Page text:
Due to the COVID-19 pandemic the 2020 event, the 50th anniversary, was pushed back from 9 August until 18 October and the live event cancelled for the first time in its history. Instead, the event was run as a virtual event where participants were requested to run the length of the course on local streets using the City2Surf Virtual Run app. In 2021, Sydney had been in another lockdown since June, the physical race was cancelled again and another virtual event scheduled for October.
14 August 2022 saw the return of the live running of the event for the first time since 2019.
The route taken by the participants commences in the city centre of Sydney and passes through the suburbs of East Sydney, Kings Cross, Rushcutters Bay, Double Bay, Rose Bay, Vaucluse, Dover Heights and Bondi Beach. The most difficult part of the course is "Heartbreak Hill" at the halfway mark, a 2-kilometre-long (1.2 mi) steep ascent from Rose Bay to Vaucluse along New South Head Road.
Features en route include many amateur bands performing along the suburban roads, and many City2Surf participants dressed in novelty themed costumes.
Deaths during the race have occurred several times. In years 2000, 2008 and 2014, a competitor died of a heart attack close to the finish line of the race. After the 2008 death, medical academic Michael O'Rourke noted that a runner developing arrhythmia and cardiac arrest happens most years but that the sufferer is usually revived.
- Visentin, Lisa (13 August 2017). "City2Surf 2017 won by Harry Summers and Celia Sullohern". The Sydney Morning Herald. Retrieved 14 August 2017.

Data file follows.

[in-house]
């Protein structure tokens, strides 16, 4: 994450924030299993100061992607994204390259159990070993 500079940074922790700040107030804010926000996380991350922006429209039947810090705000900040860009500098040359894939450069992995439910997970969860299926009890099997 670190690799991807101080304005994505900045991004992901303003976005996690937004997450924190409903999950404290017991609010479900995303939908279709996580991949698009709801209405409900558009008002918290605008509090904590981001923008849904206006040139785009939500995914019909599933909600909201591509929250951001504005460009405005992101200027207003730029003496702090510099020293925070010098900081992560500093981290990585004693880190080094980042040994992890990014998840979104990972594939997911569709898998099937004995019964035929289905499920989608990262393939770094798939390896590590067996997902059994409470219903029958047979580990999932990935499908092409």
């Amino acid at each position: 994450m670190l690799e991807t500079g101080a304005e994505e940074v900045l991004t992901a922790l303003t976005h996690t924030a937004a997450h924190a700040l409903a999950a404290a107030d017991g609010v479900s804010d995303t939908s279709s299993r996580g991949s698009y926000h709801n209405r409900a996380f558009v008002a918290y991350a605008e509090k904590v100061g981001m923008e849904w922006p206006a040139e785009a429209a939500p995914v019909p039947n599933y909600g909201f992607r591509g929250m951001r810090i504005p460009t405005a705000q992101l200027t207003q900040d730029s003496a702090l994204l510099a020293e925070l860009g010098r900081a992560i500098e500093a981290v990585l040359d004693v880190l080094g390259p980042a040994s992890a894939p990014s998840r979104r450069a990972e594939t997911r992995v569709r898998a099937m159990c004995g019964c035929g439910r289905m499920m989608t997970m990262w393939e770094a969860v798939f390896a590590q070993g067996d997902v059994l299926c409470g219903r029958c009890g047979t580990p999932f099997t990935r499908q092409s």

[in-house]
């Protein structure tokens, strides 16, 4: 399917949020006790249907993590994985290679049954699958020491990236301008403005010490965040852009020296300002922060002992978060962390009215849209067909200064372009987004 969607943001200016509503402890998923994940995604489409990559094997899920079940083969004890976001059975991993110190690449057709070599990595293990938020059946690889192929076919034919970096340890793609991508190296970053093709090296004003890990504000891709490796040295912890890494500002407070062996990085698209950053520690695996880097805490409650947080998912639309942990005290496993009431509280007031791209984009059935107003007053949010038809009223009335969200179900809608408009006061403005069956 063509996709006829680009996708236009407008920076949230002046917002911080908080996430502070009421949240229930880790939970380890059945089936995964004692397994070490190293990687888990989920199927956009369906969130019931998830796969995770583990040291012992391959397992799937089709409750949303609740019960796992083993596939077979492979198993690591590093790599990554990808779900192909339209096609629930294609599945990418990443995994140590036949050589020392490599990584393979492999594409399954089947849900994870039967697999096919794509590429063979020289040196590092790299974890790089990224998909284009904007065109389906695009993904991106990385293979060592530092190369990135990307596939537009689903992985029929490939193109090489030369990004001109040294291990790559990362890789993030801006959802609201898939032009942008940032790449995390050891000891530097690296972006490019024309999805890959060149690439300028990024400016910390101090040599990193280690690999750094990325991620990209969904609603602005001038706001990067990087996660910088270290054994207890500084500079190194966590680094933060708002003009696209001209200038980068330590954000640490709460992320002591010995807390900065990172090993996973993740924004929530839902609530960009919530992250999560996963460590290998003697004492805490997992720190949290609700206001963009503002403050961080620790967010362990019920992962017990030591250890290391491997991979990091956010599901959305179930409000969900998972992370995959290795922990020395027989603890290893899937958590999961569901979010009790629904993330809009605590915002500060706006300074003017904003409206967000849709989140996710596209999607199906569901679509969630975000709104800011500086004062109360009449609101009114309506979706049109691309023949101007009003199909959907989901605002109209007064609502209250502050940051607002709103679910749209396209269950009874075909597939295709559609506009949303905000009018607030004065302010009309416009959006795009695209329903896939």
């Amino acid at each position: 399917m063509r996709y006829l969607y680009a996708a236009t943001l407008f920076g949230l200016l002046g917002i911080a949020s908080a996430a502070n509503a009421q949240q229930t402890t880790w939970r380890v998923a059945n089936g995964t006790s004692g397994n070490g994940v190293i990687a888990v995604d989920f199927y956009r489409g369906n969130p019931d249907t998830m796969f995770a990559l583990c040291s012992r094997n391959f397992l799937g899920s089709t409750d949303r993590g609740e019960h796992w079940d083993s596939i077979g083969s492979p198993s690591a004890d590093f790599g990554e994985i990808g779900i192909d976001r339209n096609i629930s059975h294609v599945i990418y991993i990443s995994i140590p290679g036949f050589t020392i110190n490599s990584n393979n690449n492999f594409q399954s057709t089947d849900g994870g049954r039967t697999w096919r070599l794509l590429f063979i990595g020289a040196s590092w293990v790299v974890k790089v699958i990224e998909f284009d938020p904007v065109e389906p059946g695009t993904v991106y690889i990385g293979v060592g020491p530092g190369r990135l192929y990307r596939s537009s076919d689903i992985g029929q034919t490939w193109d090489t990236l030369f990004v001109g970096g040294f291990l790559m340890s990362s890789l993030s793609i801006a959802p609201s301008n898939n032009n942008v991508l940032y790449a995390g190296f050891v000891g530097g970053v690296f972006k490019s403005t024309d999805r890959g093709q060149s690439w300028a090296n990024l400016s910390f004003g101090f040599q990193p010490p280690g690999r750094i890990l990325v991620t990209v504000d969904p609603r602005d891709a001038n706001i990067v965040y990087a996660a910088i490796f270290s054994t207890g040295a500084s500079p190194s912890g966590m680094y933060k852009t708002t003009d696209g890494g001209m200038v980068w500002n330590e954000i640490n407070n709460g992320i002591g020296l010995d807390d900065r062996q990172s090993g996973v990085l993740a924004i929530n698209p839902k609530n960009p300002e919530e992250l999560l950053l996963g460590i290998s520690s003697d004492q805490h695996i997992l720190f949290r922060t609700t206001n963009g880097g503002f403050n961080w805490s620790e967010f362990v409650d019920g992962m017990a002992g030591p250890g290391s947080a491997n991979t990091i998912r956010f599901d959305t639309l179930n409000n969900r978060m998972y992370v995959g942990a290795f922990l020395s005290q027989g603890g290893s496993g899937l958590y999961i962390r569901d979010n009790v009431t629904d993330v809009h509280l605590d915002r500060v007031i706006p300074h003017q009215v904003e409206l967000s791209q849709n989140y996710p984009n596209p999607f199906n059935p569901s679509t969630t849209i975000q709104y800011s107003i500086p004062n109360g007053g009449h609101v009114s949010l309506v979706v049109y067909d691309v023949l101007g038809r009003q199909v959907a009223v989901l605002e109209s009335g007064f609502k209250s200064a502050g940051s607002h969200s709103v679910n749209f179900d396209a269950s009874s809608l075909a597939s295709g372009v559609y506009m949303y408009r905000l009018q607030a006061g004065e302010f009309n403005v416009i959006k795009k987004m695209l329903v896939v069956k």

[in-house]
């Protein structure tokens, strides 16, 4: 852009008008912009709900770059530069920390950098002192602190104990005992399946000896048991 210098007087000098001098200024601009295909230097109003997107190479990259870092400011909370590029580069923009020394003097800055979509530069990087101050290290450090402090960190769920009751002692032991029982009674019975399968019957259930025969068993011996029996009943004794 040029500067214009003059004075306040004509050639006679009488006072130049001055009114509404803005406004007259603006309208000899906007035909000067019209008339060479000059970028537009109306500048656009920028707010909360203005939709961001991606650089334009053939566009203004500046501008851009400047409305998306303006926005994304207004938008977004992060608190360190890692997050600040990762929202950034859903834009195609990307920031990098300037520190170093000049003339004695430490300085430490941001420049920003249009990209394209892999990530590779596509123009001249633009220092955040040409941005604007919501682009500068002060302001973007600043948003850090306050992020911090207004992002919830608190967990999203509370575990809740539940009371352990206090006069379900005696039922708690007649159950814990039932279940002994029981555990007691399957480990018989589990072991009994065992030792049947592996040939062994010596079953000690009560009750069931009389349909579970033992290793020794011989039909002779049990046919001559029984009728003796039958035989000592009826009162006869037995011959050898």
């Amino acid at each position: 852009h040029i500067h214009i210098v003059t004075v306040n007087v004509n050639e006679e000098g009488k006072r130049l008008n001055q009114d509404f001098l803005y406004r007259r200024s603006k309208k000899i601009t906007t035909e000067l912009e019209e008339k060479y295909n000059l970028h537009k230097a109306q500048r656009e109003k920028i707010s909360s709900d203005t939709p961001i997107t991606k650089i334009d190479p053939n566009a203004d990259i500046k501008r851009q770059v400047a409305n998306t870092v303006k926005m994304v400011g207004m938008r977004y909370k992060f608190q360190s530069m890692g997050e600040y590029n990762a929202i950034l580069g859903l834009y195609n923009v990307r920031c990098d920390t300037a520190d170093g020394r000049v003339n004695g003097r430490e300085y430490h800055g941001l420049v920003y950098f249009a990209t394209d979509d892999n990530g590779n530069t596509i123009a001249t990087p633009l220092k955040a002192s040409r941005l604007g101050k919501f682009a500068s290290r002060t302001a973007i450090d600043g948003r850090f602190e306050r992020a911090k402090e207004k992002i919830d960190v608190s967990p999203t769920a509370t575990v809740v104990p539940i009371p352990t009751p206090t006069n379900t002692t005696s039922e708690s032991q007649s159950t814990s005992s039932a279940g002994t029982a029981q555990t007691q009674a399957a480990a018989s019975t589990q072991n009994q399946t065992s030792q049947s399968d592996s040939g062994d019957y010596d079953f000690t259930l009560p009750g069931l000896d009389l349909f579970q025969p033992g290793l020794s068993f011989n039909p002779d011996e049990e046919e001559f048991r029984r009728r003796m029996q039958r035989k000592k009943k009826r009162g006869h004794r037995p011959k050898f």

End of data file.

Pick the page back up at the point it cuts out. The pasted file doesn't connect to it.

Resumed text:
- "History". Sun-Herald City2Surf. Retrieved 12 January 2017.[self-published source?]
- "City2Surf Timeline". Sun-Herald City2Surf. Retrieved 12 January 2017.[self-published source?]
- Edwards, Chris (2014). Begin With the End in Mind: The Untold Story of The City2Surf. Body of Work. p. 272. ISBN 978-0-9875157-3-5.
- "City to Surf: Thousands compete in Sydney race to Bondi Beach". ABC News. Australia. 14 August 2016. Retrieved 12 January 2017.
- "Honour Roll". Sun-Herald City2Surf. Retrieved 12 January 2017.[self-published source?]
- "Martin Dent wins City2Surf". The Sydney Morning Herald. AAP. 10 August 2008. Retrieved 10 August 2008.
- Welch, Dylan (11 August 2008). "New and old heroes gather to walk, run, fly". The Sydney Morning Herald. Retrieved 11 August 2008.
- Wondracz, Aidan (9 April 2020). "City to Surf is CANCELLED for the first time in its 50 year history". www.msn.com. Retrieved 21 January 2021.
- Rabe, Tom; Smith, Alexandra; Massola, James (14 August 2021). "The severe measures considered within government ahead of sweeping COVID response". The Sydney Morning Herald. Retrieved 15 August 2021.
- "Death Mars City To Surf Run". 16 July 2000. Archived from the original on 21 October 2012. Retrieved 10 August 2008.
- "Man dies during City2Surf". The Sydney Morning Herald. AAP. 10 August 2008. Retrieved 10 August 2008.
- "City2Surf runner dies after collapsing near finish line". news.com.au. 10 August 2014.
- Ramachandran, Arjun (11 August 2008). "City2Surf tragedy: young runner unregistered". The Sydney Morning Herald. Retrieved 11 August 2008.
- "Ambulence Australia". www.tvnz.co.nz. Retrieved 22 March 2019.